July 27, 2009

ExxonMobil invests in algae for biofuel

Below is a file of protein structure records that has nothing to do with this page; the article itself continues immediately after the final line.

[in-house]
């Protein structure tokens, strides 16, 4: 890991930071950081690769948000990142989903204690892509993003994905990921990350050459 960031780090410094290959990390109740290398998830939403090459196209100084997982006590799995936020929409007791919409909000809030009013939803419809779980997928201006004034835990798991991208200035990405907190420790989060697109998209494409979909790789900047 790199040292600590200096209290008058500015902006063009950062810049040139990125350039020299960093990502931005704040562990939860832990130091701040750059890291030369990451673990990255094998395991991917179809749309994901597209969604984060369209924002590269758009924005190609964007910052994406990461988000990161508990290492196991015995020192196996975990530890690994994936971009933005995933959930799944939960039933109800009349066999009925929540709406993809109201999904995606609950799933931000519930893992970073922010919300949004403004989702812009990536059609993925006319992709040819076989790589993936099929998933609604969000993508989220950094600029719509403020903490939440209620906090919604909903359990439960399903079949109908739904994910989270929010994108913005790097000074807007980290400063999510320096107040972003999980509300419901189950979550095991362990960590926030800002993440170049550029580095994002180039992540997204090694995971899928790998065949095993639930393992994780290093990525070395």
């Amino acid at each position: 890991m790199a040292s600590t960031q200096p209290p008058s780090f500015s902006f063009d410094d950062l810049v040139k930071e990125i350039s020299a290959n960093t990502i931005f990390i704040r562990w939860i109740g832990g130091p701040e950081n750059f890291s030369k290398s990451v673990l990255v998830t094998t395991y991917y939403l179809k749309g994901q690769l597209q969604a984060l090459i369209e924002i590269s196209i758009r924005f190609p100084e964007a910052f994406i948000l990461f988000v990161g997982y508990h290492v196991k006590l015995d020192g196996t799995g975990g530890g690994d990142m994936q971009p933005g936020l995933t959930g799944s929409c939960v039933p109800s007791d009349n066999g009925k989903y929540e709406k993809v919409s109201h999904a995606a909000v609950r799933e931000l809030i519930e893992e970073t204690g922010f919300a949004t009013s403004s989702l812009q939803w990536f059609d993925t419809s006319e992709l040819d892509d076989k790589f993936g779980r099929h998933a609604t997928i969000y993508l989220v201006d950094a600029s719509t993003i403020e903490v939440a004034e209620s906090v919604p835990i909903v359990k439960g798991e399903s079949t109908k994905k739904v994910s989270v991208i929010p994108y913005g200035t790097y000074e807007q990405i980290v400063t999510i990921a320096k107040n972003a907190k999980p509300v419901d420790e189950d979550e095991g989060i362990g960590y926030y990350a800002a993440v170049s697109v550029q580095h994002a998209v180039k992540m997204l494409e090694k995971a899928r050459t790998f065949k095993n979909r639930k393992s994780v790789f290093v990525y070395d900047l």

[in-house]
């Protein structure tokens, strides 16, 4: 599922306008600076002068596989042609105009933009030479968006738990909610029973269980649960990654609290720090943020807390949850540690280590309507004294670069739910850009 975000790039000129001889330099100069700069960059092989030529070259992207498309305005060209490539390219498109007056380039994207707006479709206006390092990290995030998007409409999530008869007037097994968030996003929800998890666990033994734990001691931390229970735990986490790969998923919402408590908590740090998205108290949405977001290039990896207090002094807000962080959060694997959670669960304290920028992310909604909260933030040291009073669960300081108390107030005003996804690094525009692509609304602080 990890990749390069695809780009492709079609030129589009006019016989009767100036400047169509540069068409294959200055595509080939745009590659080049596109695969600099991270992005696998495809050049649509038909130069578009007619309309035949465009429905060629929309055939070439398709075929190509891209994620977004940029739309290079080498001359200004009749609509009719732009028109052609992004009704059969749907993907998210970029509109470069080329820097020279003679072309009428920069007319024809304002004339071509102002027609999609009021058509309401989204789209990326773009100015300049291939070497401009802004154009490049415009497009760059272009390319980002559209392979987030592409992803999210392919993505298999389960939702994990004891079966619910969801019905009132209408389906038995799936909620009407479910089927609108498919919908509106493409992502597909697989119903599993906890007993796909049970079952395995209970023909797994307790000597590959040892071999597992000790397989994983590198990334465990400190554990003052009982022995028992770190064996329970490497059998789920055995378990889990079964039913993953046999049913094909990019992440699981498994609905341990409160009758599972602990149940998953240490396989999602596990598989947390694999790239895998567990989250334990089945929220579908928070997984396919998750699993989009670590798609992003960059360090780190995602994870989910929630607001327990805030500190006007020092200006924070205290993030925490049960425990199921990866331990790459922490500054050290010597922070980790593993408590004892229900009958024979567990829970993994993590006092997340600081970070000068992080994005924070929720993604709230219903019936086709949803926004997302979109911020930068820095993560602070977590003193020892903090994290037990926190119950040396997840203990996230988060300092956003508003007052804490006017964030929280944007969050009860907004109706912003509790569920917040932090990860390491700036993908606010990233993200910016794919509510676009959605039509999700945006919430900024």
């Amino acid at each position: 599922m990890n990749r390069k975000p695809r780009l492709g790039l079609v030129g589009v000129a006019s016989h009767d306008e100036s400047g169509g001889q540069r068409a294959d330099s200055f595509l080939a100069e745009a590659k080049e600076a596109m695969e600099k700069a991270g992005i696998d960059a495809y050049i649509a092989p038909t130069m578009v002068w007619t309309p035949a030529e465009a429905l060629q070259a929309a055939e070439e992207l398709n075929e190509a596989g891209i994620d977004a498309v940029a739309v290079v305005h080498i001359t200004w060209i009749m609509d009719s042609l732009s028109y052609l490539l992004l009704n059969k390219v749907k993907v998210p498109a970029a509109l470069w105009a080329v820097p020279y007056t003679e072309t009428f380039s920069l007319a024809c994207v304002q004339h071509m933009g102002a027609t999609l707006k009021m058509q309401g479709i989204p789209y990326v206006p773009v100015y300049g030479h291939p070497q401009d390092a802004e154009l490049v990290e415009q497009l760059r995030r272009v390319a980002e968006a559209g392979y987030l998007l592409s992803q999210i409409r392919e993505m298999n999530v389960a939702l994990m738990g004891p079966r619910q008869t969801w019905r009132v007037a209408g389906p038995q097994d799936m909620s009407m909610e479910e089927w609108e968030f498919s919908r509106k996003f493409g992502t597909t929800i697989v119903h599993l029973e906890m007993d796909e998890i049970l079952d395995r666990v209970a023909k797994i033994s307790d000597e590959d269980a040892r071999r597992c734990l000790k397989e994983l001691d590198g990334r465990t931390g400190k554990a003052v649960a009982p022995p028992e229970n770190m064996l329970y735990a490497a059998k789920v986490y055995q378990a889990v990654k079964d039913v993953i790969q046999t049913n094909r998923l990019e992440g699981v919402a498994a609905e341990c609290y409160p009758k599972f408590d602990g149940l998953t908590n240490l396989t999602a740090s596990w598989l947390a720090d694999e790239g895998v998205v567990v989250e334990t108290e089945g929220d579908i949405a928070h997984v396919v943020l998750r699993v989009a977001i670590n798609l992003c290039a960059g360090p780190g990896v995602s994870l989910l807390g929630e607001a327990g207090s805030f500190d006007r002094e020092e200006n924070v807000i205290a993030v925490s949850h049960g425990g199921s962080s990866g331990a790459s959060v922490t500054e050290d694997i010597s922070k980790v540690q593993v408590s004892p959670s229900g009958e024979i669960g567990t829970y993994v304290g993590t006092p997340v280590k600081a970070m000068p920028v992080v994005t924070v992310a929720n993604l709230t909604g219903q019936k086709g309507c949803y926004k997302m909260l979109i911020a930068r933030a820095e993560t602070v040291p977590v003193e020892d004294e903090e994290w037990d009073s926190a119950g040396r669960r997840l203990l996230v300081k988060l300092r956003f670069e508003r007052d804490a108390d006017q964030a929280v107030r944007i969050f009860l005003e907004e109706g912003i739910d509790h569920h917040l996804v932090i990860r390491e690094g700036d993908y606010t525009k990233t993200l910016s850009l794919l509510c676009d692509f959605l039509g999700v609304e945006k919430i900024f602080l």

The current interests and investments for production of biofuels using various species of algae are based on promises to achieve an economically sound process. The pros of the biology of algae are enthusing with CO2 as themain substrateand sunlight as energy source. However, there are intrinsic limitations, which most reports disregard in their descriptions of the potential of algae as a source for biofuels. Two important features (and there might be more) are the need for growth limiting conditions to enhance lipid accumulation and the very low cell concentration obtained i.e. very dilute cell suspensions (and the handling of a lot of water). Here are some results from the literature to illustrate these features. The home take message is to look at the whole picture and not just the exciting advantages. Algae accumulate large quantities of lipid as storage materials, but they do this when under stress and growing slowly (Rittman 2008). A key factor for oil accumulation is high light intensity and nitrogen deficiency (Solovchenko et al. 2008). In the comprehensive report of Sheehan et al 1998 it was stated “The common thread among the studies showing increased oil production under stress seems to be the observed cessation of cell division. While the rate of production of all cell components is lower under nutrient starvation, oil production seems to remain higher, leading to an accumulation of oil in the cells. The increased oil content of the algae does not to lead to increased overall productivity of oil. In fact, overall rates of oil production are lower during periods of nutrient deficiency. Higher levels of oil in the cells are more than offset by lower rates of cell growth. (Sheehan J, Dunahay T, Benemann J & Roessler P (1998). A Look Back at the U.S. Department of Energy’s Aquatic Species Program: Biodiesel from Algae NREL/TP-580-24190). They also state that “The factors that most influence cost are biological …� Independent of which mass growth mode is chosen, raceway ponds or tubular photobioreactors, the final cell concentration is very low. A cell concentration of 4 gram dry weight per liter was reported for autotrophic growth of microalgae in a photobioreactor facility and 0.14 gram dry weight per liter in raceway ponds (Chisti 2007). The cell concentration of oleaginous yeast, grown heterotrophically was reported to be 106.6 gram dry weight per liter in a 15 l stirred tank fermentor (Li et al. 2007). Due to these biological limitiations the production of a low value/high volume product using microalgae is still far from being economically viable. Can research change these biological limitations? Chisti Y (2007). Biodiesel from algae. Biotechnol. Adv. 25: 294-306. Li YH, Zhao ZB & Bai FW (2007). High density cultivation of oleaginous yeast Rhodosporidium toruloides Y4 in fed batch culture. Enzyme Microb.Biotechnol. 41:312-317. Rittman BE (2008). Opportunities for renewable bioenergy using microorganisms. Biotechnol. Bioengng. 100: 203-212. Slovchenko AE, Khozin-Goldberg I, Didi-Cohen S, Cohen Z & Merzylak MN (2008). Effects of light intensity and nitrogen starvationon growth, total fatty acids and arachidonic acid in the green microalga Parietochloris incise. J. Appl. Phycol. 20:245-251 Stefan Rokem Ph.D. Dept. Microbiology & Molecular Genetics, IMRIC, The Hebrew University of Jerusalem Israel

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